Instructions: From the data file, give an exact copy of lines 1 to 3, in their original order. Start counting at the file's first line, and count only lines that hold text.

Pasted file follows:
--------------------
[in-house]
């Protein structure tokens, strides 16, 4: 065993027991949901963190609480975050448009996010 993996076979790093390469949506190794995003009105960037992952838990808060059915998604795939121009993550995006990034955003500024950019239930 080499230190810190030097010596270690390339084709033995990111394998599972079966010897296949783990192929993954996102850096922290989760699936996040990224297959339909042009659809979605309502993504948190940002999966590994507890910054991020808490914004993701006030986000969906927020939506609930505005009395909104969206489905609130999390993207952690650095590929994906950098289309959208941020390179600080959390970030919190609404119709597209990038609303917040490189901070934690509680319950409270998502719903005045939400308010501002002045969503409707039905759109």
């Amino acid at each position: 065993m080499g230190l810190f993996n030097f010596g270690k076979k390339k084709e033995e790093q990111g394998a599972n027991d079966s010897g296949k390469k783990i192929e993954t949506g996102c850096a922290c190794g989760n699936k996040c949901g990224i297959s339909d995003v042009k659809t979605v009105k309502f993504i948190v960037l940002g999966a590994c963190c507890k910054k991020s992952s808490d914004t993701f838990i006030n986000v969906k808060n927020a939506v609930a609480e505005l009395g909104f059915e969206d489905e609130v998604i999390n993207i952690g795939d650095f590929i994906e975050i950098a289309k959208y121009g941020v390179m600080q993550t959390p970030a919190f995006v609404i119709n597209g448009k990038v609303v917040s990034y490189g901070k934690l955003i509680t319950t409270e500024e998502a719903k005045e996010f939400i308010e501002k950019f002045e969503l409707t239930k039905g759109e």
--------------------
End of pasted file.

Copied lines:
[in-house]
């Protein structure tokens, strides 16, 4: 065993027991949901963190609480975050448009996010 993996076979790093390469949506190794995003009105960037992952838990808060059915998604795939121009993550995006990034955003500024950019239930 080499230190810190030097010596270690390339084709033995990111394998599972079966010897296949783990192929993954996102850096922290989760699936996040990224297959339909042009659809979605309502993504948190940002999966590994507890910054991020808490914004993701006030986000969906927020939506609930505005009395909104969206489905609130999390993207952690650095590929994906950098289309959208941020390179600080959390970030919190609404119709597209990038609303917040490189901070934690509680319950409270998502719903005045939400308010501002002045969503409707039905759109």
């Amino acid at each position: 065993m080499g230190l810190f993996n030097f010596g270690k076979k390339k084709e033995e790093q990111g394998a599972n027991d079966s010897g296949k390469k783990i192929e993954t949506g996102c850096a922290c190794g989760n699936k996040c949901g990224i297959s339909d995003v042009k659809t979605v009105k309502f993504i948190v960037l940002g999966a590994c963190c507890k910054k991020s992952s808490d914004t993701f838990i006030n986000v969906k808060n927020a939506v609930a609480e505005l009395g909104f059915e969206d489905e609130v998604i999390n993207i952690g795939d650095f590929i994906e975050i950098a289309k959208y121009g941020v390179m600080q993550t959390p970030a919190f995006v609404i119709n597209g448009k990038v609303v917040s990034y490189g901070k934690l955003i509680t319950t409270e500024e998502a719903k005045e996010f939400i308010e501002k950019f002045e969503l409707t239930k039905g759109e």